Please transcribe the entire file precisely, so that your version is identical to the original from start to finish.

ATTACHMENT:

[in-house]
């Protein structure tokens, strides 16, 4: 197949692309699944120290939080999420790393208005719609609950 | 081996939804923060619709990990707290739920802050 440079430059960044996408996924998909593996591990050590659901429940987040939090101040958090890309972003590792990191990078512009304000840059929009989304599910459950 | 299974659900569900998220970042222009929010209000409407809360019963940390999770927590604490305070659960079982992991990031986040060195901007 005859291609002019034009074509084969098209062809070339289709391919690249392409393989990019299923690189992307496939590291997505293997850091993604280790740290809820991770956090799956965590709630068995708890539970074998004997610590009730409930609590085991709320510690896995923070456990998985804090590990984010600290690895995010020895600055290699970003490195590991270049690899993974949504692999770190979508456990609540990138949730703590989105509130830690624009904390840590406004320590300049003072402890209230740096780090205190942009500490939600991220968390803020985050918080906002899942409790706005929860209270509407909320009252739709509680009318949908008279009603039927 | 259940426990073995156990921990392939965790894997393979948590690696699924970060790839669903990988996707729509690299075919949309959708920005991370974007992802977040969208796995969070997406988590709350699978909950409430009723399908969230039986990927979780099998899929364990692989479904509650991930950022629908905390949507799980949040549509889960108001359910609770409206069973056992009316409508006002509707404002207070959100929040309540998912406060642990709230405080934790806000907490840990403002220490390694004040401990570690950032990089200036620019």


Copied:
[in-house]
């Protein structure tokens, strides 16, 4: 197949692309699944120290939080999420790393208005719609609950 | 081996939804923060619709990990707290739920802050 440079430059960044996408996924998909593996591990050590659901429940987040939090101040958090890309972003590792990191990078512009304000840059929009989304599910459950 | 299974659900569900998220970042222009929010209000409407809360019963940390999770927590604490305070659960079982992991990031986040060195901007 005859291609002019034009074509084969098209062809070339289709391919690249392409393989990019299923690189992307496939590291997505293997850091993604280790740290809820991770956090799956965590709630068995708890539970074998004997610590009730409930609590085991709320510690896995923070456990998985804090590990984010600290690895995010020895600055290699970003490195590991270049690899993974949504692999770190979508456990609540990138949730703590989105509130830690624009904390840590406004320590300049003072402890209230740096780090205190942009500490939600991220968390803020985050918080906002899942409790706005929860209270509407909320009252739709509680009318949908008279009603039927 | 259940426990073995156990921990392939965790894997393979948590690696699924970060790839669903990988996707729509690299075919949309959708920005991370974007992802977040969208796995969070997406988590709350699978909950409430009723399908969230039986990927979780099998899929364990692989479904509650991930950022629908905390949507799980949040549509889960108001359910609770409206069973056992009316409508006002509707404002207070959100929040309540998912406060642990709230405080934790806000907490840990403002220490390694004040401990570690950032990089200036620019």